Peloponnesian War Timeline I (First Peloponnesian War)
440 Samos revolts and attempts to secede from the Delian League; the Spartans call a council of their allies to discuss going to war again with Athens, but the prevailing vote is not to do so. Athens crushes the Samian revolt.
433 The Athenians provide some back-up support for Corcyra in its fight against Corinth, in the hopes of reducing Corinthian ability to build its navy. The Corcyrans are defeated at the Battle of Sybota, but the Athenian ships, instructed not to enter the battle unless the Corinthians attempt to land, prevent the Corinthians from pressing their advantage.
The Athenians demand that Potidaea, a member of the Delian League but a colony of Corinth, to tear down its walls and cut off ties to Corinth; the Macedonians have been fomenting anti-Athenian rebellion in the area. Sparta and Corinth assist Potidaea. Athens blockades Potiadea.
Plato tells us, Symposium 219e-221b, that Socrates fought at Potidaea and also saved Alcibiades's life during the battle.
432 A council in Sparta determines that Athens has broken the Thirty Years' Peace; the beginning of the Second Peloponnesian War (often just called the Peloponnesian War). The first phase of the Peloponnesian War is often known as the Archidamian War.
431 Sparta begins the first of its summer invasions of Attica. Pericles's Funeral Oration.
430 Athens is struck by plague, which kills thirty thousand, including Pericles and his sons. The Athenians begin to shift away from Pericles's conservative, defensive approach to strategy.
426 The Athenians invade Aetolia, but are severely defeated. The general in charge, Demosthenes, refuses to return to Athens for fear of his life. However, when Ambracia, a Spartan ally, invades Acarnania, the Acarnanians ask Demosthenes for help; he defeats the Spartan army.
425 Demosthenes is ordered to aid with putting down a revolt in Sicily, but due to a storm puts down at Pylops on the Peloponnesian peninsula. He fortifies it, giving the Athenians a base very close to Sparta. The Spartan fleet attempts to dislodge them, but is defeated, and Spartan forces are stranded on nearby Sphacteria. While the Spartan forces captured are not large, many are from the upper tiers of Spartan society, and the Spartans negotiate an immediate armistice and try to negotiate a more extended cessation of hostilities. The Athenians make no concessions and the Spartans are forced to break off negotiations. The Battle of Sphacteria follows and the Spartan force on Sphacteria, surrounded, outnumbered, and in the end outmaneuvered, surrenders. It is a triumph for Athens, in three ways. (1) Athens has forced even Spartans, who never surrender, to surrender, and have taken high-level hostages. (2) Athens gets a respite from Spartan invasion by issuing an ultimatum: if Sparta invades Attica again, the hostages will die. (3) Athens keeps Pylos and the garrison there will repeatedly launch raids into areas under Spartan control. Athens takes heart, and will act far more aggressively and imperially the next several years.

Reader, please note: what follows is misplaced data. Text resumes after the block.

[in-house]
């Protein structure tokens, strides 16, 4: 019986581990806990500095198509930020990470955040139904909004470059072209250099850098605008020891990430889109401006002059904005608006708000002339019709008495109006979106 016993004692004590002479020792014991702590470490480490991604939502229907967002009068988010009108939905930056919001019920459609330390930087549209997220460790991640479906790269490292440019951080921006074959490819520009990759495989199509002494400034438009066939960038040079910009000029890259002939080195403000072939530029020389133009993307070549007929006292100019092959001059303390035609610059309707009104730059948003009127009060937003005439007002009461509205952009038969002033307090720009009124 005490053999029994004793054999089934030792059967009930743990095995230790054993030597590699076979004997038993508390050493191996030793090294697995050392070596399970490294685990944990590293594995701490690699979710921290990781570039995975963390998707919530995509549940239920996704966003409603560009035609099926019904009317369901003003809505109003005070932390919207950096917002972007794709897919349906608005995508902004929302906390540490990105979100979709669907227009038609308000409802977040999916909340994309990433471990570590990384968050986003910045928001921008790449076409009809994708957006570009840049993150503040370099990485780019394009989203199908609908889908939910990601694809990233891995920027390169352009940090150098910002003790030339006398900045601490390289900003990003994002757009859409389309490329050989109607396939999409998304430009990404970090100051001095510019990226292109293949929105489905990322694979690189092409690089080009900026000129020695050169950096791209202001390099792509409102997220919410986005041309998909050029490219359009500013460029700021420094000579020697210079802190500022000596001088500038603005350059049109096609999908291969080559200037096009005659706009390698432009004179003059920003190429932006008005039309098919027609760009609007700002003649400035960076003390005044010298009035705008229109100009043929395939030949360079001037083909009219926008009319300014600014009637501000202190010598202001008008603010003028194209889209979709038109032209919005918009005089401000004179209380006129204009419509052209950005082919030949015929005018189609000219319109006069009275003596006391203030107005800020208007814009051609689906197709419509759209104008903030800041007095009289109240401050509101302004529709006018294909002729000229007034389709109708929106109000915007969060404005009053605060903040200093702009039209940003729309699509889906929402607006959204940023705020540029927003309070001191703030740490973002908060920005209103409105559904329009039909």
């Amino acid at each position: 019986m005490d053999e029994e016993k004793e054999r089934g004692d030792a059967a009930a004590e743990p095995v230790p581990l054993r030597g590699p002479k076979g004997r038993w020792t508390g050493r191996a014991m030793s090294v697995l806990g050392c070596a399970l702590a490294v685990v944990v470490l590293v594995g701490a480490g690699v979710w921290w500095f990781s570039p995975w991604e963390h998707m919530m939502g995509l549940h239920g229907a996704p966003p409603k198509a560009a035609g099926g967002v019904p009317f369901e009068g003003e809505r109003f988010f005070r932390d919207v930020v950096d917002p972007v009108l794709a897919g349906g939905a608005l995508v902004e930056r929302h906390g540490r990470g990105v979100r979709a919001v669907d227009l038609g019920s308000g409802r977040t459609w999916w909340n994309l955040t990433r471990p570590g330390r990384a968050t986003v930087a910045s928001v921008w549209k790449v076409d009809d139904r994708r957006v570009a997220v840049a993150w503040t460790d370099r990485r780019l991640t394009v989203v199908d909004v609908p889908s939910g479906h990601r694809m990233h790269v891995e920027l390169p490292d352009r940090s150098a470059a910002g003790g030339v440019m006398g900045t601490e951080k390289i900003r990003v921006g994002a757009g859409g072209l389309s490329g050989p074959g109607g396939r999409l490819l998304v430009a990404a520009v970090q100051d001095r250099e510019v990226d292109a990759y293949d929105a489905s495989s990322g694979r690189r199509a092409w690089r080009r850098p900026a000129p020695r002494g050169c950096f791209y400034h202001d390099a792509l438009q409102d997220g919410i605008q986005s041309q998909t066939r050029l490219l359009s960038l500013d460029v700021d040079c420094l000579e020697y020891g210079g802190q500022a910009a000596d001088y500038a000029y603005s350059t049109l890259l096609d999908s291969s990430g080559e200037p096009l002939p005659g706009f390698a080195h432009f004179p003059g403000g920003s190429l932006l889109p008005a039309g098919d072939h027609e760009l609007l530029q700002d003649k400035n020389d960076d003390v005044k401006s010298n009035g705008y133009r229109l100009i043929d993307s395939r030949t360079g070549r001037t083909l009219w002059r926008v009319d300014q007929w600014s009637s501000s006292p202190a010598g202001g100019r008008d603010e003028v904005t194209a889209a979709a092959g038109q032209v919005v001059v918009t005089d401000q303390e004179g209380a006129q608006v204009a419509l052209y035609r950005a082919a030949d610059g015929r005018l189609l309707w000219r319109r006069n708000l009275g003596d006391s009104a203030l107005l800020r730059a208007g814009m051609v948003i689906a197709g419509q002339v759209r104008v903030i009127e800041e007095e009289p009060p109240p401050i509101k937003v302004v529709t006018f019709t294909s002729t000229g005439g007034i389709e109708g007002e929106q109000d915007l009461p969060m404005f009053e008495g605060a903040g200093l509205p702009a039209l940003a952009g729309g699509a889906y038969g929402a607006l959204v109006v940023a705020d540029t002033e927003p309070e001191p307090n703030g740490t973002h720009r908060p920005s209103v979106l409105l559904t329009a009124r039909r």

424 The Athenians begin an invasion of Boeotia. Due to a failure of the Athenian generals to coordinate, this will lead to defeat at the Battle of Delium. The Athenians retreat to Delium itself, but the Boeotians construct a war engine that makes them able to set Delium on fire. The Athenians flee. When the second Athenian army finally manages to show up, they are defeated at Sicyon. The Boeotian victory is usually credited to their general Pagondas, whose innovative tactics are some of the most brilliant in the war. The Battle of Delium is one of the three engagements in which we know Socrates fought; Plato at Symposium 220d-221c and Laches 181b seems to indicate that his service in this particular engagement was widely recognized as extraordinary and heroic.
Thucydides is sent to be the Athenian general in Thasos. The Spartans under Brasidas besiege the nearby Athenian colony and ally, Amphipolis, which sends to Thucydides for help; however, when he arrives he finds that the colony has already surrendered and is in Spartan control. Because of his failure to protect Amphipolis, Thucydides will be recalled and exiled for twenty years, during which he travels among the allies of Sparta; this will be the foundation for his History of the Peloponnesian War.
As a result of the fall of Amphipolis, Athens and Sparta sign a one-year armistice.
422 The end of the armistice leads to the Battle of Amphipolis, one of the three campaigns at which we know Socrates fought. Due to bad organization on the field, the battle is a disaster for the Athenians. However, the battle also leads to the deaths of the most hawkish general on each side, Brasidas for the Spartans and Cleon for the Athenians.
421 The Peace of Nicias puts an end to the first phase of the Pelopponesian War as Athens and Sparta make peace. However, Spartan and Athenian allies continue to skirmish, and some Spartan allies, emboldened by apparent Spartan weakness, begin to consider revolting. Sparta's traditional enemy, the Athenian ally Argos, will begin building an anti-Spartan alliance.
Peloponnesian War Timeline III (Decelean War)